How To: A Makeup Audit

Maybe it’s because I’m moving, or maybe it’s because I often feel the need to purge and simplify. Whatever the reason, I recently had my friend Robin over for an audit of my makeup drawer, bag, cabinet, etc. And I love how much we got rid of! But let me backtrack and explain. A Makeup Audit is an ingenious idea my friend came up with where a makeup artist (Robin) goes through all of your current makeup and throws away products that are expired, unnecessary or just don’t look good on you. I am the perfect candidate for this because (1) I hoard free samples like there’s no tomorrow and (2) I don’t know a lot about makeup. Which means, I have a lot of makeup in my drawer that I either don’t know what to do with or could actually be making me look worse.

To give you a little background on my friend Robin, she’s been doing professional makeup for the last four years and works at events, with wedding parties and even does some TV work. Her passion for makeup is simple, because it allows her to flex her creativity while, at the same time, helping people feel good about themselves.

And now, onto which makeup pieces she trashed and why.  When going through my assortment of free samples and makeup dating back to sophomore year of high school (I’m not kidding about the hoarding), the reasons for tossing products varied. But Robin pitched the vast majority of them because they were past their expiration date -> see image 2, below. Most of these items come with an average shelf life (mascara is 5 months, lipstick can be a few years), but there should also be labels on your products. Look for a small icon that looks like an ointment jar with a number and letter on it, like 6M, which means the product typically expires in 6 months. On my mascara tubes or Boy Brow from Glossier, it’s on a little sticker on the bottom of the tube.

Once we lightened the makeup collection from tossing expired products, we moved on to other criteria. Listed below are the reasons we decided some makeup had to go.

(Image 1) Low Pigment Products

For a few items, I wasn’t sure if the colors were compatible with my skin tone. But Robin ended up eliminating some of these because the powders were low pigment. This means that you have to apply A LOT of product to get the color you’re seeing in the palette. You can test for low pigment by applying the product to your forearm and seeing how many brush strokes it takes for the color to show. Quality products with good pigment will show on your skin almost immediately, leaving a little room for you to decide how strong you want the color to be. Being a fan of both minimal makeup and time-saving application, this made tossing low pigment items a no-brainer.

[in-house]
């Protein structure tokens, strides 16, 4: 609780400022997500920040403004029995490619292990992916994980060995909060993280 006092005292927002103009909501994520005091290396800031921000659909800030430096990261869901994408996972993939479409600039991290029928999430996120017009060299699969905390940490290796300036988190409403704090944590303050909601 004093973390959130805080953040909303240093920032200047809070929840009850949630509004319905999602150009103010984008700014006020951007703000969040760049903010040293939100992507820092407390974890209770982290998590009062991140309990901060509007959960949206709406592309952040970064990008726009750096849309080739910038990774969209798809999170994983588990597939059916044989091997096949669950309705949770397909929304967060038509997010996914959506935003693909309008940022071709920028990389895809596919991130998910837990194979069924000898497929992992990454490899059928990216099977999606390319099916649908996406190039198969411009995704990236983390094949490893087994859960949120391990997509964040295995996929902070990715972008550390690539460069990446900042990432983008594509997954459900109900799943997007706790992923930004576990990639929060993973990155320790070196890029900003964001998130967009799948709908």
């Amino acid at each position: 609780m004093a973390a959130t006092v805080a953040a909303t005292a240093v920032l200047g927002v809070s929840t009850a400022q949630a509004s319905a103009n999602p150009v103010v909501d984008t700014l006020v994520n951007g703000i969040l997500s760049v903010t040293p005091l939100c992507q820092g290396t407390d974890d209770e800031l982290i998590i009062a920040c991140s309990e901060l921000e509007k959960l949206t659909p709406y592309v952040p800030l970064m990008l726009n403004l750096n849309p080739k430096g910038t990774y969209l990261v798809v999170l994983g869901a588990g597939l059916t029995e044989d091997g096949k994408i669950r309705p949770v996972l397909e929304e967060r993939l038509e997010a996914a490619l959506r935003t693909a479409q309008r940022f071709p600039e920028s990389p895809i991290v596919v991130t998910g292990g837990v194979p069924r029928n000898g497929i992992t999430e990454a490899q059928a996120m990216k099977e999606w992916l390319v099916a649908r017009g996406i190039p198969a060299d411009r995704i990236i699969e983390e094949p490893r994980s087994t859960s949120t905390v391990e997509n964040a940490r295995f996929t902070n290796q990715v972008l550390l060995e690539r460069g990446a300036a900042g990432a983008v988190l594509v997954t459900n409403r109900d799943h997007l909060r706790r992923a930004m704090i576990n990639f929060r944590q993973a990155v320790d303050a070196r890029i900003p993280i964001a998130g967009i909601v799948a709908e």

(Image 3) Duplicate Color Products

These were also easy to toss as you can do it by simply looking at the products. Quite a few of my Clinique eyeshadow samples had the same colors, so we tossed all of those except the largest, which contained the most shades. For lipstick, we ended up testing similar colors on paper. And while some were slightly different, others (like the pink lipsticks shown above) were EXACTLY the same and there’s no reason to have two.

(Image 4) Bad Skin Tone Match

For this one, Robin’s help was essential and we decided to get rid of products for two reasons: (1) the color didn’t go well with my skin tone or (2) the colors were just dated (think 90s or 80s makeup trends). The pale, pale lavender eyeshadow and silver tube lipstick above are both frosted colors, which scream 90s to me and I wasn’t really interested in wearing that decade on my face. Then we decided that shade of pink lipstick wasn’t a good fit for my yellow-ish skin tone, in addition to the pink eyeshadow. Robin explained that purple, green and neutral eyeshadows are easy keeps because they look good on everyone, but the purple and green work particularly well on me since I have green eyes.

Tah-dah! All of our throw aways in the trash. Doing a makeup audit is something I highly recommend because I’m convinced purging leads to less mental clutter, and it also reminds you of the amazing items you have in your drawer that never get used. Though I do recommend finding a makeup artist to show you which shades are a bad match for your skin tone, everything else you should be able to spring clean by yourself. Happy purging!